At a larger scope, nobody should miss the function of embracing the collective feeding/eating rituals as an integral part of what we can term as corrective strategies that run counter to the misrepresentations of Arab Americans which are dominant in American media. "In this country", one of Diana's cousins complains, "the Arabs are seen only through the lens of politics. The TV says we're oil sheikhs or fundamentalists or terrorists or all three at once. It's all stereotypes! We have no charm or texture! When do we get to have homes and parties and jokes and children? We need a strong national identity! We're held hostage by ideology, by things like Hollywood and politics and Palestine" (TLOB 128-9). In opposition to these discursive misconceptions, the notion of leaning back on the tactile should be viewed as being indivisible from a community project towards humanizing Arabs for a US white audience (Mercer, Strom 39). In her interview of Abu-Jaber, Andrea Shalal-Esa refers to the impulse "to put a human face on people who are culturally erased and provide human histories, family life, the day-today things that people can relate to, food, family, love, loss" ("The Only Response to Silencing").
In this same context and on the basis of "the issue of 'gender shifts'", Abu-Jaber provides outspoken instances in which her own father "becomes engaged in a traditionally 'female' cultural sphere" (Bardenstein 258-9). "On his days off', Ghassan Abu-Jaber "cooks and croons in Arabic to the frying liver and onions songs about missing the one you love" (TLOB 20). "In the end", Diana notices in reference to her own father, "the type of food doesn't matter so much to Bud; it's cooking it and feeding people and watching them eat, keeping them alive in the desert of the world-that is all he really cares about" (TLOB 325). Having eventually fulfilled his dream of establishing his own restaurant, Ghassan Abu-Jaber grasps the inevitable relationship between cooking for others, compromising with himself and his food-obsessed roots.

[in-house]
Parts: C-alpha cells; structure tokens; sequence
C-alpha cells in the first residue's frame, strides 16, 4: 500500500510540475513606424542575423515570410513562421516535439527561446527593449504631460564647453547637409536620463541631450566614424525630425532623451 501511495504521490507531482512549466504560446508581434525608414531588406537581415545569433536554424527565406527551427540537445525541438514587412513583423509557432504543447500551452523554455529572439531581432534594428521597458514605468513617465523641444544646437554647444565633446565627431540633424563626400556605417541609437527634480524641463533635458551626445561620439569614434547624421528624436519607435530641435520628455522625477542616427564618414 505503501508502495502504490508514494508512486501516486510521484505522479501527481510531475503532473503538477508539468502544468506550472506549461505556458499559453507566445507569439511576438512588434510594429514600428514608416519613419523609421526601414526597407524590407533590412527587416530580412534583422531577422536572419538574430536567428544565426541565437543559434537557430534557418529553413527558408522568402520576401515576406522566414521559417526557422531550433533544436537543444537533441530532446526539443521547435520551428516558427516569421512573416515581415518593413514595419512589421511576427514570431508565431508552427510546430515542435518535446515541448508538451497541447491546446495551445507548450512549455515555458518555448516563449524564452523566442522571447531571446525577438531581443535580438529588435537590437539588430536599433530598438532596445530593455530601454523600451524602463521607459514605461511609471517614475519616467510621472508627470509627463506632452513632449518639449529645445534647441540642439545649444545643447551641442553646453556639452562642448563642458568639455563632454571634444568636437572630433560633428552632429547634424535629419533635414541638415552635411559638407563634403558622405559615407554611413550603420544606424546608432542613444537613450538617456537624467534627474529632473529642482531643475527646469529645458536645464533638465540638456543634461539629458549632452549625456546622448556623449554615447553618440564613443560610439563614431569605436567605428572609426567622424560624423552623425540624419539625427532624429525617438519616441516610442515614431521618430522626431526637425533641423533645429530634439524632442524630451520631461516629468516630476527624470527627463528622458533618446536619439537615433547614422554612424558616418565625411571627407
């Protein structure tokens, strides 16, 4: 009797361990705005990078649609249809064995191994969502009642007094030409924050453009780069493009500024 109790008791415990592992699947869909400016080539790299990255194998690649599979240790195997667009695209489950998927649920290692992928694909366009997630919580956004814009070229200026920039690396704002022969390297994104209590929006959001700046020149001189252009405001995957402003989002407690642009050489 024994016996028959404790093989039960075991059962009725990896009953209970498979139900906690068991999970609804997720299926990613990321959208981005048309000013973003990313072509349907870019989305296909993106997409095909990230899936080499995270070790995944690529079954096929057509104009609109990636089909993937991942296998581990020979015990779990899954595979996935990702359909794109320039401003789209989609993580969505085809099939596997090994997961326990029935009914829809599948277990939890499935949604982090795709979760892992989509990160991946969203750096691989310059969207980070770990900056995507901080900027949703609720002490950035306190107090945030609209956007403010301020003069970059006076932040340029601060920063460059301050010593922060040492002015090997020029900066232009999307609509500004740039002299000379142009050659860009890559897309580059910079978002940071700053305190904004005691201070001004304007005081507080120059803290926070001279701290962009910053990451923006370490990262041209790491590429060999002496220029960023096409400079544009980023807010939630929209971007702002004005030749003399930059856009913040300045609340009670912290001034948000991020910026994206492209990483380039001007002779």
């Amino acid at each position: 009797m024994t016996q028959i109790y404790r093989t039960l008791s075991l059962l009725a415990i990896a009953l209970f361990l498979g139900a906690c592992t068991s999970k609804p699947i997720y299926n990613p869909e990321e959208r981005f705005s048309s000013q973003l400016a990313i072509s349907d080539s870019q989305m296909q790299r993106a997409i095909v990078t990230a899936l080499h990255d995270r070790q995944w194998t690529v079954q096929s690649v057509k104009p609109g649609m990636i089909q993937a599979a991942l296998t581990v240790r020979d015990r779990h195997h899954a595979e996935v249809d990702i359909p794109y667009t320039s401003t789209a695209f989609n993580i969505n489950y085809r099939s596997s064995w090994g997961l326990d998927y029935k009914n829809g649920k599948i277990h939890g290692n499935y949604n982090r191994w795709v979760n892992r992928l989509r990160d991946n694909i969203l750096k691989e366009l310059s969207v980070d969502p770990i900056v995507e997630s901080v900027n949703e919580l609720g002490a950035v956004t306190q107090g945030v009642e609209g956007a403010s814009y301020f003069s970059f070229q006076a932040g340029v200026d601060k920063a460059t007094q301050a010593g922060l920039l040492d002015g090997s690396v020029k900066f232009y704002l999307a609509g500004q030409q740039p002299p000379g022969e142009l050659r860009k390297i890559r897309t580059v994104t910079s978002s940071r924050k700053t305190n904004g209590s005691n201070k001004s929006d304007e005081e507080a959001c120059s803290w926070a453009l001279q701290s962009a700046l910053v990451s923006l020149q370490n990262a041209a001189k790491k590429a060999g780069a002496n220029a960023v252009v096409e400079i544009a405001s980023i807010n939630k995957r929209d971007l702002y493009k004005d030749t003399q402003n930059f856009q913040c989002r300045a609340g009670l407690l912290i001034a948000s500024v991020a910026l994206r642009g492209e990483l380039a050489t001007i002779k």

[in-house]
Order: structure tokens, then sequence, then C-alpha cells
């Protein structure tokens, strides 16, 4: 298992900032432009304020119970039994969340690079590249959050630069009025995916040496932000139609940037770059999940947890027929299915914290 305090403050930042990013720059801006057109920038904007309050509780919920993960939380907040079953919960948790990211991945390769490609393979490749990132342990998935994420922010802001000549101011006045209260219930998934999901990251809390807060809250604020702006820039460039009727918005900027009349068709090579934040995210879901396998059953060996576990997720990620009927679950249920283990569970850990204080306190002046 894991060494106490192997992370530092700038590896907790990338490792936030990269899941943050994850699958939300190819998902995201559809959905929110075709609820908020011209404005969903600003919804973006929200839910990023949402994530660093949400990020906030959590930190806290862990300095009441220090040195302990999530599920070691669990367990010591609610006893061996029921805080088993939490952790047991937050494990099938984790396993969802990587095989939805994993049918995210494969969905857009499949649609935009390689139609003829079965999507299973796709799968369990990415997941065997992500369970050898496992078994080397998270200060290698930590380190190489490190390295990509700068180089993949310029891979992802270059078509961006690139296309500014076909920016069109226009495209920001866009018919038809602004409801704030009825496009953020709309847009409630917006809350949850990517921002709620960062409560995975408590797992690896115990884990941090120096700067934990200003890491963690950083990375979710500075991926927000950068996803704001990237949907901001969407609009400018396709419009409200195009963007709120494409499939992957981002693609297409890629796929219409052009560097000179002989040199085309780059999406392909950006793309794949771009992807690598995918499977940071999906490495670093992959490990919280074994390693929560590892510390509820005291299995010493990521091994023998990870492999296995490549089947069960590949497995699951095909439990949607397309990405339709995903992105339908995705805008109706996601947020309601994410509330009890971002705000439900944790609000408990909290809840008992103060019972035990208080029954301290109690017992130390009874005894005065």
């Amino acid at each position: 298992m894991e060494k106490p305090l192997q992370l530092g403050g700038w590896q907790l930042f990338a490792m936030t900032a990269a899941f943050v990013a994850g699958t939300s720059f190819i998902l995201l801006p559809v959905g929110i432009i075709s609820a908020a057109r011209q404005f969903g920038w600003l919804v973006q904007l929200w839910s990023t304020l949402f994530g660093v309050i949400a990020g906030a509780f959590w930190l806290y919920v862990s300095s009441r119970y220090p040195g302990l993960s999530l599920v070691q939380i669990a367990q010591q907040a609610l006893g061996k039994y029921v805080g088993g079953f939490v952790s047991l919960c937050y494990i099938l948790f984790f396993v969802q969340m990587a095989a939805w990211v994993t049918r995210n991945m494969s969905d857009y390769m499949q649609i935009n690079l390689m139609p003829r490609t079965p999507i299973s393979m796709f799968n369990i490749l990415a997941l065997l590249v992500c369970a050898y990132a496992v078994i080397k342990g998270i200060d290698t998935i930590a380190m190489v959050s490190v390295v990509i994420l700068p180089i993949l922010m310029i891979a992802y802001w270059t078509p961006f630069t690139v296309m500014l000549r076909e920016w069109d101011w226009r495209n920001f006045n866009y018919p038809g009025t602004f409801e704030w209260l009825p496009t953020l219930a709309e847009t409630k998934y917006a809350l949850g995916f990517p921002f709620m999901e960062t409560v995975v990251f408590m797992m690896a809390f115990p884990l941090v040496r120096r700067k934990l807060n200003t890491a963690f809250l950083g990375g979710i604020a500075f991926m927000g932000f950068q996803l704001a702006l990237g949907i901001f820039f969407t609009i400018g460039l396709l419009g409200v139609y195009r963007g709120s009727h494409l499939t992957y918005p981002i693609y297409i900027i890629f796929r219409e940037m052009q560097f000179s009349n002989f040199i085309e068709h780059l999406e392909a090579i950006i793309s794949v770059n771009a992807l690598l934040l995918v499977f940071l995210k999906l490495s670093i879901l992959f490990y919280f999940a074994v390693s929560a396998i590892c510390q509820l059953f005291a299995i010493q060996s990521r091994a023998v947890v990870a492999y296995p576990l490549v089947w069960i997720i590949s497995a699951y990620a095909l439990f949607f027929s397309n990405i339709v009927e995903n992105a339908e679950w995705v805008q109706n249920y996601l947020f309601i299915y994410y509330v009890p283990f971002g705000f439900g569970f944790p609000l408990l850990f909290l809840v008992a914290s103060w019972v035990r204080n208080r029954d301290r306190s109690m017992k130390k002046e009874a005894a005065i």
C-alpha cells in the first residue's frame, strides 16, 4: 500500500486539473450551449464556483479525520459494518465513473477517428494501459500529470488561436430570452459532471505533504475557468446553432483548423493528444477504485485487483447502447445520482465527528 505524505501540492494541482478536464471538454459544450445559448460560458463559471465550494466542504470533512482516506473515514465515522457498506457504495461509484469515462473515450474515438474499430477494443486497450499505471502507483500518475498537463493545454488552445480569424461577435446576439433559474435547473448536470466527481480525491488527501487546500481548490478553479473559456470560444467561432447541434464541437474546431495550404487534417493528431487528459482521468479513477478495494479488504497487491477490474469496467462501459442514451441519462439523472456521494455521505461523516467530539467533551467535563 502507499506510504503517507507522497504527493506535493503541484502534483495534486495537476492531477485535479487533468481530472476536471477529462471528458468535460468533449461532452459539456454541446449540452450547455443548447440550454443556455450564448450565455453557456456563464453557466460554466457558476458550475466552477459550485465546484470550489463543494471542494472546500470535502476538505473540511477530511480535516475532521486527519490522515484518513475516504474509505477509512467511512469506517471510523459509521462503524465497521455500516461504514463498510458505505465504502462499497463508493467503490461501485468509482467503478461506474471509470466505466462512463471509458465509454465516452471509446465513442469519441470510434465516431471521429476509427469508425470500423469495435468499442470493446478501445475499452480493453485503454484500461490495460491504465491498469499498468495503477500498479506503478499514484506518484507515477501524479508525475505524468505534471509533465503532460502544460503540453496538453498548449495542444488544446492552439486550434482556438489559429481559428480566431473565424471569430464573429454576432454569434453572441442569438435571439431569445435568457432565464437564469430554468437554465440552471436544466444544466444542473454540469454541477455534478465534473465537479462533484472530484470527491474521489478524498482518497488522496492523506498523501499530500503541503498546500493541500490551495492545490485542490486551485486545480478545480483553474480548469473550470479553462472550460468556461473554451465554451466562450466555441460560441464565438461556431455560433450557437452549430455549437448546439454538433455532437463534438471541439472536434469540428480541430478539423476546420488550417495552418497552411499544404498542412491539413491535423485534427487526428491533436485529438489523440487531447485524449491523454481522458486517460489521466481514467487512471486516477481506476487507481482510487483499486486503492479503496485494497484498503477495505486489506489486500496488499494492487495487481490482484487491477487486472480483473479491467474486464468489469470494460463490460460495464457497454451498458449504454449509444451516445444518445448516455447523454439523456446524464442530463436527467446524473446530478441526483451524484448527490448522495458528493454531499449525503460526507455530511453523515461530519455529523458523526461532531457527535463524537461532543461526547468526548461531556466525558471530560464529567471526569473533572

A similar implication of mutuality interwoven in feeding can be reached out in Crescent. As a matter of fact, there is a great deal of emotions encompassed in the act of preparing meals. Involved in the processes of transmission and creativity, eating and cooking together emerge out as the best revelation of the lovers' private language of desire. Principally, Hanif realizes the implications of cooking and feeding lovingly, particularly, considering how he feeds Sirine a "morsel of lamb from his fingers" (Crescent 299). More than this, Abu-Jaber brings to the fore a joint awareness of food as a means to communicate love through the collaborative making of baklava, a sweet cake based on almonds and other fruits (Crescent 59-61). During this particular episode, focus is on Hanif and Sirine fumbling through the layers of dough together. Such examplessend out a sense that "food is such a great human connector, it's so intimate" ("The Only Response to Silencing"). Thus, a joint preparation of meals turns out into a metaphor for a state of intimacy.